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The Rusty, Trusty Tractor


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About the Author

Joy Cowley is the award-winning author of more than 300 books for children, including Big Moon Tortilla and Mrs. Wishy-Washy. She lives in New Zealand.

Olivier Dunrea is the author and illustrator of The Trow-Wife's Treasure and The Painter Who Loved Chickens. He lives in Narrowsburg, New York.


K-Gr 2-This quiet picture book celebrates the connection between an old farmer and his 50-year-old tractor. Granpappy's commitment to his old friend is frustrating for Mr. Hill, a tractor salesman, and a bit mysterious to his young grandson Micah. After all, it has cracked tires, a worn-out seat cushion, and no cab enclosure. Mr. Hill's lot, on the other hand, is full of bright, shiny vehicles with heat, air conditioning, and even sound systems. The salesman bets 20 jelly doughnuts that the old tractor won't make it through the season. But Granpappy uses it to plow, plant, mow, rake, and bale 20 acres of hay-and it even starts up smoothly when it's needed to pull Mr. Hill's car out of a mud puddle. Cowley combines pleasantly evocative language ("The rest of spring came through at a gallop") with a straightforward plot and minimal but effective characterization to create an engaging story. Dunrea's gouache illustrations are reminiscent of Nancy Wilson Parker's flat, simple style, showing readers an old-fashioned farm, a tow-headed Micah clad in overalls, and a mustachioed Granpappy. Their static charm suits the low-key story perfectly. Given the popularity of books about farms, families, and "things that go," this title will appeal to a wide audience.-Lisa Dennis, The Carnegie Library of Pittsburgh, PA Copyright 1999 Cahners Business Information.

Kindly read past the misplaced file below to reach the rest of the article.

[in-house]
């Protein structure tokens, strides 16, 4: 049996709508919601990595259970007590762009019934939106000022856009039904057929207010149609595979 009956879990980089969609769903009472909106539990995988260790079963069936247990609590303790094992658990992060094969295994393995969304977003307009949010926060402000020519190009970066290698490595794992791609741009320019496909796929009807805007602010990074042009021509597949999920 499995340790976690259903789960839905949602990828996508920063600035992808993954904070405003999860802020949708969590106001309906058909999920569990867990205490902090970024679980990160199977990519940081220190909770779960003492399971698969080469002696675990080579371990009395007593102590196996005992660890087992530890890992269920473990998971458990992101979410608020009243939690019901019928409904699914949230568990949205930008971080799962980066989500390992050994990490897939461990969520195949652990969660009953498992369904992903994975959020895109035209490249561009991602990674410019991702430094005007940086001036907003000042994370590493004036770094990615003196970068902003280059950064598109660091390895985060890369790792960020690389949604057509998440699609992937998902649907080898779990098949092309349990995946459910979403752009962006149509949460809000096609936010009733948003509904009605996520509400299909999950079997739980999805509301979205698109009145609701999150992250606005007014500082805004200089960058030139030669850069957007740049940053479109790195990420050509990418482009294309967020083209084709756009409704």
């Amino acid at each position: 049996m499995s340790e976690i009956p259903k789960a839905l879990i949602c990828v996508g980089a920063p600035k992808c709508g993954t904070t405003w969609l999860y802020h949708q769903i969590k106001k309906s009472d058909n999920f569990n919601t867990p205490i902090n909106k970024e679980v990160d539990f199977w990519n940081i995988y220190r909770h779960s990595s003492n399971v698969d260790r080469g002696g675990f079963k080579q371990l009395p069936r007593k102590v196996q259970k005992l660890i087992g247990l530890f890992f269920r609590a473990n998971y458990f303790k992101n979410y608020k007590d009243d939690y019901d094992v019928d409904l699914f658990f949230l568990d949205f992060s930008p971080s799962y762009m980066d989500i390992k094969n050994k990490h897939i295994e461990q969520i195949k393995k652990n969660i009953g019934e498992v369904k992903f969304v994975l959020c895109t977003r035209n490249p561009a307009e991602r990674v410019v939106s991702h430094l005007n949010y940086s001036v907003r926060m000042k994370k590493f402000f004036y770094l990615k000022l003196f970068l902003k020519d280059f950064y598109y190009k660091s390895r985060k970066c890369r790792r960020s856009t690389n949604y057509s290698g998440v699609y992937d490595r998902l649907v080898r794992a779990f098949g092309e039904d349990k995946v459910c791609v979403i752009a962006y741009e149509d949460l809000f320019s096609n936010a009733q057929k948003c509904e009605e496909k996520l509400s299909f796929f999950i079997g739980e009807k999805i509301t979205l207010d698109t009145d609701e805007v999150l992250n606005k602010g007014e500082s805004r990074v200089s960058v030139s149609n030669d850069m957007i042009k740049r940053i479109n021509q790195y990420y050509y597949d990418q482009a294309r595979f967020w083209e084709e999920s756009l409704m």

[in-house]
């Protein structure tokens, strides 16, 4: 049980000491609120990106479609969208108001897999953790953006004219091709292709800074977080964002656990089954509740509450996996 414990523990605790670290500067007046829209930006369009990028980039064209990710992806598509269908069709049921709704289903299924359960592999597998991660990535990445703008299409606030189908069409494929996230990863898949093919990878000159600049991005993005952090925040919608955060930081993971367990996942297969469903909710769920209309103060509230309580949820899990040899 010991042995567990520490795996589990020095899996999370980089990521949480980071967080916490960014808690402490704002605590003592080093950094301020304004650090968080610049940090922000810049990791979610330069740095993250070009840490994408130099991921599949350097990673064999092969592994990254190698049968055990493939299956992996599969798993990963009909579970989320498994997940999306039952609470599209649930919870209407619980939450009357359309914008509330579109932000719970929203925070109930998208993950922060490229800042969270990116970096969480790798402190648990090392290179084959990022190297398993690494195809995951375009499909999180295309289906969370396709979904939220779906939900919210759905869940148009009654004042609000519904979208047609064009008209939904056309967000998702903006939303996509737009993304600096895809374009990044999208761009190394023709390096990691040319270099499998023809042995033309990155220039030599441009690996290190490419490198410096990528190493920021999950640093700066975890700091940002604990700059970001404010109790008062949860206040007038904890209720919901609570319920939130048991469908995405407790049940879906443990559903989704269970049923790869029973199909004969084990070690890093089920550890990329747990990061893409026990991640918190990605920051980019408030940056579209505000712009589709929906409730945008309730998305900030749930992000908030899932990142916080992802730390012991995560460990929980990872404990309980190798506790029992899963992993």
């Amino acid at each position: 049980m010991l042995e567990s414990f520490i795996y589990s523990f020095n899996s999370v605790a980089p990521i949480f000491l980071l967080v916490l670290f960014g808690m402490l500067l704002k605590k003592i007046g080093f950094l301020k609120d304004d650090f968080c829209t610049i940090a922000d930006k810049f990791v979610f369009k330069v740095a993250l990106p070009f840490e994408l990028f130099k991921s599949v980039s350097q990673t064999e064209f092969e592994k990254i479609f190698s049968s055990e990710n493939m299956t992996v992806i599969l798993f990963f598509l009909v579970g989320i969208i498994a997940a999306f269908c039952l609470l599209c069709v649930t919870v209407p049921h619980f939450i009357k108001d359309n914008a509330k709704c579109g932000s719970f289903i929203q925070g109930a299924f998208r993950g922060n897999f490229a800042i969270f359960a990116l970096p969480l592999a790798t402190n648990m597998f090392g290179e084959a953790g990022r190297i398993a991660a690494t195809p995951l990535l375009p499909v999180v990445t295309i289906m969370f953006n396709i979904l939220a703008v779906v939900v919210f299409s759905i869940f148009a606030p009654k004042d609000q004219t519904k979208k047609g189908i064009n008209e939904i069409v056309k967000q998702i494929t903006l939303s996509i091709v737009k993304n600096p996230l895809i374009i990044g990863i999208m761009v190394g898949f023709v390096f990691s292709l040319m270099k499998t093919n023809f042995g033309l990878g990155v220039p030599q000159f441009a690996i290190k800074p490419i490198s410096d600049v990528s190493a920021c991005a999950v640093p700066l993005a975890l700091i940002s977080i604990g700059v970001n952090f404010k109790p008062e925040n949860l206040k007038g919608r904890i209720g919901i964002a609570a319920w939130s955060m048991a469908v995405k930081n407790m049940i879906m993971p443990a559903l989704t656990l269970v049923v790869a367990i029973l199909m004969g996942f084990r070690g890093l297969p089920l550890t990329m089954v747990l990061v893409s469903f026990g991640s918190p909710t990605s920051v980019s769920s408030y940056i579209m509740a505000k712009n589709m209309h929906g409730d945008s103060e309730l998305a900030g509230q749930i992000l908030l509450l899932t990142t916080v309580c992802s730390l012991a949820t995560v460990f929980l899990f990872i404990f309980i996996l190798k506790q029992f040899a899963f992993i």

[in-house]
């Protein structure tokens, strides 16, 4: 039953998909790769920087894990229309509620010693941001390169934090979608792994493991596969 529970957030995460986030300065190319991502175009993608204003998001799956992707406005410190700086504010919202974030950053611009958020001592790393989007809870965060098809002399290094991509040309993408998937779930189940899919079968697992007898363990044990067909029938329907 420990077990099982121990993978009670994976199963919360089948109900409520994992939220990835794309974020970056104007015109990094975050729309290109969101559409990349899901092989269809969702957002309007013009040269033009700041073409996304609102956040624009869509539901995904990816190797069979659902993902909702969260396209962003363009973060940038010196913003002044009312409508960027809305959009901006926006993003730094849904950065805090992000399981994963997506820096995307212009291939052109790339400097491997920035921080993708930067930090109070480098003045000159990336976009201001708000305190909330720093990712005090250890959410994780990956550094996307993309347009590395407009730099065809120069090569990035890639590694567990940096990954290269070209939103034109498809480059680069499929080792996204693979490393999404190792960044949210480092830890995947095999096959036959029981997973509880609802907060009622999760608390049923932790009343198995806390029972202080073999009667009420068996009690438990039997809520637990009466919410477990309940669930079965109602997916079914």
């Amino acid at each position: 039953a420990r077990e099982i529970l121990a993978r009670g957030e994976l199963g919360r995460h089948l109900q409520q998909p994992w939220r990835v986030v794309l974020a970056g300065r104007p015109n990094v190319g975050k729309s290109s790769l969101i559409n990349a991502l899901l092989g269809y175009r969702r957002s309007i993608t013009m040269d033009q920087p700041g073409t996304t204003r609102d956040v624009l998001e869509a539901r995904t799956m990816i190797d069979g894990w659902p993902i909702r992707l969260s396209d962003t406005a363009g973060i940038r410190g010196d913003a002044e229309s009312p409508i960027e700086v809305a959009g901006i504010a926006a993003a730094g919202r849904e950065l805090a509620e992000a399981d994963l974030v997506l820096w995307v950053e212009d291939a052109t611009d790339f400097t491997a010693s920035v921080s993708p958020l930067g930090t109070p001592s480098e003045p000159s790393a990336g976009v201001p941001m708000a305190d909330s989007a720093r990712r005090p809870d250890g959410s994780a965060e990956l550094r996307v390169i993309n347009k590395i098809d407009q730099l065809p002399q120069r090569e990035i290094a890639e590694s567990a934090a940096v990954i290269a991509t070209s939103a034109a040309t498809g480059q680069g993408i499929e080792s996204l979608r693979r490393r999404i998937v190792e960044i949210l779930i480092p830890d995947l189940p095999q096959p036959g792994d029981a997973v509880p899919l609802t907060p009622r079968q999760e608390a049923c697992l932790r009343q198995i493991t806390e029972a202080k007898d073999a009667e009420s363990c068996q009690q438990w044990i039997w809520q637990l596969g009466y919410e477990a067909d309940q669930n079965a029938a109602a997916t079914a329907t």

Newer is not always betterÄat least in the eyes of Granpappy, who stands by his rusty, trusty red tractor though flashier, more modern models come along. Mr. Hill, a tractor salesman, is sure the tractor won't make it through another season, and wagers 20 jelly doughnuts, one for every acre of Granpappy's crop of hay. Young Micah, more than a little interested in the models in Mr. Hill's showroom, doesn't understand his grandfather's resistance to change, but then he watches Granpappy successfully coax the tractor ("chugga, chugga, chugga") through the strenuous planting and haying seasons. After that, Granpappy's "antique bucket of rust" even has enough steam left in her to tow Mr. Hill's car out of the mud. Granpappy is a likable old codger, loyal and not easily swayed. Cowley's (Agapanthus Hum and the Eyeglasses) easygoing pace and down-home diction invite readers into a warm family story filled with nuggets of wisdom. Dunrea (The Trow-Wife's Treasure; The Painter Who Loved Chickens) is no stranger to farm settings. Here his paintings are airier and more conventional than in his previous works, both in their palette and ever-so-slightly cartoonlike draftsmanship. Granpappy sports a white mustache as brushy as a broom, which conceals his mouth, and his eyes are often shaded by a big hatÄwithout clues to his facial expressions, he comes across as playfully inscrutable, and his very posture telegraphs his implacability. Kids will love the bright array of tractors on the endpapers. Ages 4-8. (Feb.)

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